BioBooksAwardsComing NextContactBlogFun StuffHome

Thursday, June 21, 2012

One Shot At a First Impression

On Monday, I saw the cover for a book being offered free on Kindle. The cover looked good. Maybe not as good as some, but it was professionally done. The title was awesome. Actually, I was ready to buy the book on the title alone, that's how cool it was. As as side whine, why can't I ever come up with perfect titles like that? But at this point, the author all but has me. I click through to Amazon to read a blurb and learn what this book with the awesome title is all about.

And there, in the first sentence of the book description, is a blatant grammar goof. Your instead of you're.

I went from I'm 99% sure I'm going to download this book to I'm 99% sure I'm not going to download this book. All I could think was that if the blurb had this error, the story was probably just as sloppy. I paged down to look at reviews, and sure enough, there's one that talked about the book being riddled with grammar and formatting errors.

The author lost me.

I'm not asking for perfect grammar. Storytelling sometimes bends the rules for the sake of the tale, but your/you're, there/they're/their, its/it's, and other such things? These are basic. A typo on Twitter or in a blog post is one thing, but not in your book description. My first thought wasn't oh, the author made a typo. My immediate reaction was OMG if she can't use your/you're correctly, the book will be a disaster. And since a reviewer commented on all the mistakes in the story, I'm guessing this wasn't only a typo.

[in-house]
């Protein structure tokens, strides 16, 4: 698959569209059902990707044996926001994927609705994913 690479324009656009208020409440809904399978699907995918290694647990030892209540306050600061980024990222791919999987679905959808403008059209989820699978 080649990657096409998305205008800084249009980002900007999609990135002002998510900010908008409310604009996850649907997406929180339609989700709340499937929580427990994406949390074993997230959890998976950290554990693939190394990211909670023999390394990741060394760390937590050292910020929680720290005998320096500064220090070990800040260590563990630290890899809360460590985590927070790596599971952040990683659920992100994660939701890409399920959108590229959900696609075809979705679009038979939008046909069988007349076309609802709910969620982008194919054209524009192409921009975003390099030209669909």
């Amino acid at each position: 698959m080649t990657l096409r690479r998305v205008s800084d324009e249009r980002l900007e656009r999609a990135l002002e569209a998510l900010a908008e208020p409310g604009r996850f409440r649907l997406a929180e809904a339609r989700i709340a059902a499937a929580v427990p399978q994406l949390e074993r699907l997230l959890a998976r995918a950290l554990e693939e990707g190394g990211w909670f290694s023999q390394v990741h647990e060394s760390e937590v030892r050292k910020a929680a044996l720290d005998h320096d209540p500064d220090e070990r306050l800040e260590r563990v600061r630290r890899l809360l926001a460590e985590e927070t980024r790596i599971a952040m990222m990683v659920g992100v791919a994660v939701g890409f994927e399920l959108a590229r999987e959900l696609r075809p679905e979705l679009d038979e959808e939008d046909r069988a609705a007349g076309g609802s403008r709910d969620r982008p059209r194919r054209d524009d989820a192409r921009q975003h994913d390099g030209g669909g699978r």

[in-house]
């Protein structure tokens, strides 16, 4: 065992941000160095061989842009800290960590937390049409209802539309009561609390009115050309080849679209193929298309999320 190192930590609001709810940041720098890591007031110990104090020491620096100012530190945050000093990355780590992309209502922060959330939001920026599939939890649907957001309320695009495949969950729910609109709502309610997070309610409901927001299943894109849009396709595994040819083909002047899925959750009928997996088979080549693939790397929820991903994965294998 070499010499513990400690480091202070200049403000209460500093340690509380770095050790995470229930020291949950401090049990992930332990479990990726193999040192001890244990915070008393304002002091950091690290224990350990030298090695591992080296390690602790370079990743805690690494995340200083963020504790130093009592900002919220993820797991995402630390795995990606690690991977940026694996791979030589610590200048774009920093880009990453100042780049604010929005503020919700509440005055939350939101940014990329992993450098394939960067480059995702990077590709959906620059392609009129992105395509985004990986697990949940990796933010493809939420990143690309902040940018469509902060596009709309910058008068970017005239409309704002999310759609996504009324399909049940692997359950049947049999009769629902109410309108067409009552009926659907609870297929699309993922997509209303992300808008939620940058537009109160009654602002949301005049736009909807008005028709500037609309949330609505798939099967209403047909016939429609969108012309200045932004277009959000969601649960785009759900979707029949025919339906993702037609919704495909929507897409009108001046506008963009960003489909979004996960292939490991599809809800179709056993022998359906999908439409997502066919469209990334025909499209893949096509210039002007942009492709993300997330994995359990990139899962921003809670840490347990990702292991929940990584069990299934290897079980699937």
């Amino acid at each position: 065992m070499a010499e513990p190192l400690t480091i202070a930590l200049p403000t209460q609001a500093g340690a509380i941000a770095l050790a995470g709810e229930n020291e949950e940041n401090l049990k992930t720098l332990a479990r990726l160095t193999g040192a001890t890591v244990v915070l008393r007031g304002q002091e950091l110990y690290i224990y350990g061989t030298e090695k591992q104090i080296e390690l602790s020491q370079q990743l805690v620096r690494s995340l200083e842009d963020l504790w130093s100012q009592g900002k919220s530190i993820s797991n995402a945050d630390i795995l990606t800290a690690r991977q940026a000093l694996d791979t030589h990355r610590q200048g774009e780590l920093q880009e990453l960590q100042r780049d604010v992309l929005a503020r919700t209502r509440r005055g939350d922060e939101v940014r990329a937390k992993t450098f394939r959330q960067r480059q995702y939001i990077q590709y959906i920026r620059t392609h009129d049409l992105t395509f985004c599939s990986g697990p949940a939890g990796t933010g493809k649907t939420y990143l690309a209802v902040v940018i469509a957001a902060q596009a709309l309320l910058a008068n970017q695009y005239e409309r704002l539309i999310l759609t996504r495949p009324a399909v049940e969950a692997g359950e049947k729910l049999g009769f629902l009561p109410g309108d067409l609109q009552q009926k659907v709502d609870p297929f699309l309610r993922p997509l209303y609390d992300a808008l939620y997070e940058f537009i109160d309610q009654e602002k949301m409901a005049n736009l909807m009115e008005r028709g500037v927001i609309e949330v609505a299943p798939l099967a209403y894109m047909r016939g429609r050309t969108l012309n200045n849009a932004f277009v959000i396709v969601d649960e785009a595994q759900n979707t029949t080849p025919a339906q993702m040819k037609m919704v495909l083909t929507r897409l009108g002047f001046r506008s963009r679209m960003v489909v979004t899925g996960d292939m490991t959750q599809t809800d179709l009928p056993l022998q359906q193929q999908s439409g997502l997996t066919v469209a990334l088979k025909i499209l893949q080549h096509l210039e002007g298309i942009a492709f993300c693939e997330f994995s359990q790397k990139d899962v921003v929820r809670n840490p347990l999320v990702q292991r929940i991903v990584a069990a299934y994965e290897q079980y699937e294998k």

The book page is your introduction to the reader. What's your first impression going to be? She got it partly right. She paid to have a good cover made and she'd come up with a title that was intriguing enough for me to want to buy her book, but she failed by not having someone proofread her paragraph of description.

I might be a unique case because I'm a writer myself, but I've heard a lot of readers say mistakes turn them off books and this includes books--both electronic and print--put out by NYC publishers. But as a self-publisher, the author has control over a lot of things and that includes hiring a good copy editor to go through line by line. Maybe it doesn't matter to some authors, but it should. If you're a professional, if you look at your writing as a career, as your passion, then you should want your work to be as good as you can make.

If you don't care, well, I've got authors to read who do.